SAR for change detection in Mariupol

 SAR for change detection in Mariupol

Synthetic Aperture Radar (SAR) from space is particularly well suited for change detection on the ground. With its ability to look through clouds and darkness, SAR remote sensing consistently produces high quality, well calibrated imagery with good geolocation accuracy.

This article is part of our series on SAR space data applications and our series on the use of space resources in support of the people of Ukraine.

In previous articles we learned about change detection techniques. These techniques detect changes between two or more images of the same area, taken on different moments. A lot has been published about change detection methods and applications, and the remote sensing industry is finding new applications every day.

Google maps screenshot showing various areas of destruction in Mariupol (image: Google maps)

An important application of SAR-based change detection is the monitoring of damage caused by war, like the ongoing situation in Ukraine. In this article we will look at an example of this in the city of Mariupol, Ukraine, which unfortunately has been subject to a lot of war damage by Russian attacks.

Change detection in Mariupol

Step 1 – Selecting and pre-processing the data

We selected two Sentinel-1A images of Mariupol, taken on 11 January and 16 June 2022, and used the new ESA SNAP 9.0 software to analyse the changes between these two dates.

We selected the images as level-1 Ground Range Detected (GRD) data. This product consists of focused SAR data that has been detected, multi-looked and projected to ground range using an Earth ellipsoid model (more info here).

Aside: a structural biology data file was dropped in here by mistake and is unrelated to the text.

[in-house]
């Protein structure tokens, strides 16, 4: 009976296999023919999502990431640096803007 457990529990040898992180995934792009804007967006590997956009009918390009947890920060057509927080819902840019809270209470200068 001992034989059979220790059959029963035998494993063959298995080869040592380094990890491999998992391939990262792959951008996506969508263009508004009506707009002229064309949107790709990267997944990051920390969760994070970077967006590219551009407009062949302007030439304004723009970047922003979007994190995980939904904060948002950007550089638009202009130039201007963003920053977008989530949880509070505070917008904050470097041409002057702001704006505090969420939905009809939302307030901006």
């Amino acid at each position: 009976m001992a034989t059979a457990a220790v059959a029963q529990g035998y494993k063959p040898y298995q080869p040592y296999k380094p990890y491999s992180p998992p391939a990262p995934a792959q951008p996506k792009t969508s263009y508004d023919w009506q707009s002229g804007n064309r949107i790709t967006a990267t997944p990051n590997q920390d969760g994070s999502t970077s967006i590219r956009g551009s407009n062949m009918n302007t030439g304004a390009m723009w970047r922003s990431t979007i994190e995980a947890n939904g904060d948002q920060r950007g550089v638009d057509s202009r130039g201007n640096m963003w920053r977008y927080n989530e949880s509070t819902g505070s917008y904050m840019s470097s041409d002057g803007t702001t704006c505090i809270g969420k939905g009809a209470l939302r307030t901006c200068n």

After selecting the images, each image was pre-processed, following the following steps:

  • Calibration – with the objective to determine the image in which the pixel values can be directly related to the radar backscatter of the scene.
  • Filtering – with the objective to eliminate speckles (noise) in the scene, which degrade the quality of the image.
  • Geometry correction – with the objective to eliminate distortions so that the geometric representation of the image will be as close as possible to the real world.

Step 2 – Post-processing the data

Once the selected images have been pre-processed, they can be merged for the change detection analysis. This is done as follows:

  • Overlaying of the images – In this step the second image (taken on 22 June) is resampled using the geographical raster of the reference image (taken on 11 January).
  • Change detection – This is an automated comparison of the two images, based on likelihood decision statistics. The sample coherence and mean backscatter ratio statistics are obtained by evaluating the particular decision statistics of the scene, applying a threshold to the decision statistics map and assigning values to either changed or unchanged pixels.

Step 3 – Analysing and presenting the results

The following image is a combination multitemporal in red-green-blue channels. In the red channel we see the image from 16 June, in the green channel the image from 11 January. The blue channel then shows the detected change, obtaining an image in false colour, where the areas in red show us the variation or alteration in the zones between the two dates. So the red areas indicate altered (in this case mostly destroyed) buildings, but also shows differences in crops in fields (between winter and summer).

SAR change detection image between January and May 2022 (image: author)

Verifying results

The changes observed can be compared with optical images taken from Google Maps or others platforms, like a form of fast validation (see the following images). In this case we can observe alterations southward of the Kalmius River, which is the Azovstal Plant terrain, an area of heavy fighting. Similarly, in the SAR change detection image we can spot other areas in the city impacted by the war.

Screenshot of Google maps, clearly showing the destruction of large part of the city (image: Google maps)

This was a rapid example of how SAR-based change detection can help identify damage in Mariupol in Ukraine, which can be helpful for disaster relief activities or war crime prosecutions.

This technique allows us to quantify damage to infrastructure, estimate numbers of displaced people, support relief organisations and even estimate likely locations of people in need. SAR is an important instrument in the disaster relief toolkit!

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Series: Space data in support of Ukraine

Series: SAR remote sensing

Gabriela Quintana Sánchez

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